PERFECT MEMORY OF THE SUBJECTIVE MIND.
Confirmed by Hypnotic Phenomena. Opinions of Psychologists. Sir William Hamilton's Views. Observations of Dr. Rush. ■ Talent for Poetry and Music developed by Abnormal Conditions.
Talent for Drawing evolved by Madness. Resuscitation of Knowledge in the Insane. Extraordinary Feats of Memory during Illness. A Forgotten Language recovered. Whole Pages of Greek and Hebrew remembered by an Illiterate Servant Girl.
Speaking in Unknown Tongues explained. The Result of the Operations of Natural Law.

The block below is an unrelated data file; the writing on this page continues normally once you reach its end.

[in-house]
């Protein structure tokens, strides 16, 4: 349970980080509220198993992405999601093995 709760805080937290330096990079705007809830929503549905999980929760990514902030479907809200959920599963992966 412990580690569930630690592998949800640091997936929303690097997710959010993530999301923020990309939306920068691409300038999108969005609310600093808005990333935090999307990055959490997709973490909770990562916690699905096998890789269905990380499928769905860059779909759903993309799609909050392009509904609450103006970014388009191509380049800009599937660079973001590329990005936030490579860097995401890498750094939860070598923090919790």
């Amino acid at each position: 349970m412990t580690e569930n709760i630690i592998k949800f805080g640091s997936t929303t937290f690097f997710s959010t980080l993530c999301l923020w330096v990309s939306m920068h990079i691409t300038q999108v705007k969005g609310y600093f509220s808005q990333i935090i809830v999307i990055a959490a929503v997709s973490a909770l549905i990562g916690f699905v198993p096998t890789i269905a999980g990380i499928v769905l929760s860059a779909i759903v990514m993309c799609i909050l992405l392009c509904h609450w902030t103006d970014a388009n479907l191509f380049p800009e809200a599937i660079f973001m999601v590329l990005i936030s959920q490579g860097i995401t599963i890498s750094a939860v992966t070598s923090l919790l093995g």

O NE of the most striking and important peculiarities o/ the subjective mind, as distinguished from the objec-tive, consists in its prodigious memory. It would perhaps be hazardous to say that the memory of the subjective mind is perfect, but there is good ground for believing that such a proposition would be substantially true. It must be understood that this remark applies only to the most profoundly subjective state and to the most favorable conditions. In all degrees of hypnotic sleep, however, the exaltation of the memory is one of the most pronounced of the attendant phenomena. This has been observed by all hypnotists, especially by those who make their experiments with a view of studying the mental action of the subject. Psychologists of all shades of belief have recognized the phenomena, and many have declared their conviction that the minutest details of acquired knowledge are recorded upon the tablets of the mind, and that they only require favorable conditions to reveal their treasures.